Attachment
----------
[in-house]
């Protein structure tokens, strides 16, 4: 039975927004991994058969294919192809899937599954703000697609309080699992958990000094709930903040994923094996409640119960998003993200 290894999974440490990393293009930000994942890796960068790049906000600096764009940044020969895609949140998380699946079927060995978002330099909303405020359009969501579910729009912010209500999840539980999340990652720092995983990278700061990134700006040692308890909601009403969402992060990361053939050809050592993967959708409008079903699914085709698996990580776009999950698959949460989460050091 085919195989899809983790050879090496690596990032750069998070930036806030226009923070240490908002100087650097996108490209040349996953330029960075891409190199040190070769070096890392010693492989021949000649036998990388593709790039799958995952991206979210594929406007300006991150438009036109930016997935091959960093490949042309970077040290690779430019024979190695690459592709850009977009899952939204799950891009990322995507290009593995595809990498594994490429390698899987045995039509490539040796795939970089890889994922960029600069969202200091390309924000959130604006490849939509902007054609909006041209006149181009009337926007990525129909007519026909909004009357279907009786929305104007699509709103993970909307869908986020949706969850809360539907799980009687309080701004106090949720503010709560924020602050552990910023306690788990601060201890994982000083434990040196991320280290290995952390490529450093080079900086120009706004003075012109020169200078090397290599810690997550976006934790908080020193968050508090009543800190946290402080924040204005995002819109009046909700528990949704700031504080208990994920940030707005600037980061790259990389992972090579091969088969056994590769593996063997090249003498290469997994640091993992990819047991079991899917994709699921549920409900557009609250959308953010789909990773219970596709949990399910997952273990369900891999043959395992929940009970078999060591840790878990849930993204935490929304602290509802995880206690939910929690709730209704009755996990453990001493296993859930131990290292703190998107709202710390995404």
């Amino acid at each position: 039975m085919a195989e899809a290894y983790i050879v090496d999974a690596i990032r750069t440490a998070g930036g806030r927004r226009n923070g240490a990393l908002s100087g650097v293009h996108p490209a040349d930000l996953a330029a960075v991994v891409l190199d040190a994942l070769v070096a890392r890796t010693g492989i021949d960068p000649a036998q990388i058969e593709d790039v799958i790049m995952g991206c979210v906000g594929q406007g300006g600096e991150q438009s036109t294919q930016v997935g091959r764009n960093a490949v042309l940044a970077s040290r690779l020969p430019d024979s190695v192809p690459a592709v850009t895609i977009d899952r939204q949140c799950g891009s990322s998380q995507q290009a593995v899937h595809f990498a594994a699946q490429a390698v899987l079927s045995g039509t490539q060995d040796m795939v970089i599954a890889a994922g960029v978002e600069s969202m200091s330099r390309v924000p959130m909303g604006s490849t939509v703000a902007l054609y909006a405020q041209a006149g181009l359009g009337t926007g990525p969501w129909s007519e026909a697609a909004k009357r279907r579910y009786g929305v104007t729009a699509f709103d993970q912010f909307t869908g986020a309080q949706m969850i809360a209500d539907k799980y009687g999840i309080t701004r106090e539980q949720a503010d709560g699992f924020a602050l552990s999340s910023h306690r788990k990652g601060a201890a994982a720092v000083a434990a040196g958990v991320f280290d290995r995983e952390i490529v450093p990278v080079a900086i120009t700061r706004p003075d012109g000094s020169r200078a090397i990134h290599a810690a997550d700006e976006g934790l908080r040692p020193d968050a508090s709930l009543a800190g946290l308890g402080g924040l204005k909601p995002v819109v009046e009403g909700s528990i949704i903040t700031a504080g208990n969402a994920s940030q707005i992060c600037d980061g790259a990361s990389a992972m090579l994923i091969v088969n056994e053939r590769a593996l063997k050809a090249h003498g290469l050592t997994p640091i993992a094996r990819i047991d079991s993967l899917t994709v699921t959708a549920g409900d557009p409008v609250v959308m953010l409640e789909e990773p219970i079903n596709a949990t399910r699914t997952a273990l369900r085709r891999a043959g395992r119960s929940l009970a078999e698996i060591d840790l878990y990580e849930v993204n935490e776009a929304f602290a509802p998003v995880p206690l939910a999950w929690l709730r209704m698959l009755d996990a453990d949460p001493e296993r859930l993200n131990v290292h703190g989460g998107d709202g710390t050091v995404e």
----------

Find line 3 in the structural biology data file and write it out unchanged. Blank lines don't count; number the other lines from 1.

């Amino acid at each position: 039975m085919a195989e899809a290894y983790i050879v090496d999974a690596i990032r750069t440490a998070g930036g806030r927004r226009n923070g240490a990393l908002s100087g650097v293009h996108p490209a040349d930000l996953a330029a960075v991994v891409l190199d040190a994942l070769v070096a890392r890796t010693g492989i021949d960068p000649a036998q990388i058969e593709d790039v799958i790049m995952g991206c979210v906000g594929q406007g300006g600096e991150q438009s036109t294919q930016v997935g091959r764009n960093a490949v042309l940044a970077s040290r690779l020969p430019d024979s190695v192809p690459a592709v850009t895609i977009d899952r939204q949140c799950g891009s990322s998380q995507q290009a593995v899937h595809f990498a594994a699946q490429a390698v899987l079927s045995g039509t490539q060995d040796m795939v970089i599954a890889a994922g960029v978002e600069s969202m200091s330099r390309v924000p959130m909303g604006s490849t939509v703000a902007l054609y909006a405020q041209a006149g181009l359009g009337t926007g990525p969501w129909s007519e026909a697609a909004k009357r279907r579910y009786g929305v104007t729009a699509f709103d993970q912010f909307t869908g986020a309080q949706m969850i809360a209500d539907k799980y009687g999840i309080t701004r106090e539980q949720a503010d709560g699992f924020a602050l552990s999340s910023h306690r788990k990652g601060a201890a994982a720092v000083a434990a040196g958990v991320f280290d290995r995983e952390i490529v450093p990278v080079a900086i120009t700061r706004p003075d012109g000094s020169r200078a090397i990134h290599a810690a997550d700006e976006g934790l908080r040692p020193d968050a508090s709930l009543a800190g946290l308890g402080g924040l204005k909601p995002v819109v009046e009403g909700s528990i949704i903040t700031a504080g208990n969402a994920s940030q707005i992060c600037d980061g790259a990361s990389a992972m090579l994923i091969v088969n056994e053939r590769a593996l063997k050809a090249h003498g290469l050592t997994p640091i993992a094996r990819i047991d079991s993967l899917t994709v699921t959708a549920g409900d557009p409008v609250v959308m953010l409640e789909e990773p219970i079903n596709a949990t399910r699914t997952a273990l369900r085709r891999a043959g395992r119960s929940l009970a078999e698996i060591d840790l878990y990580e849930v993204n935490e776009a929304f602290a509802p998003v995880p206690l939910a999950w929690l709730r209704m698959l009755d996990a453990d949460p001493e296993r859930l993200n131990v290292h703190g989460g998107d709202g710390t050091v995404e």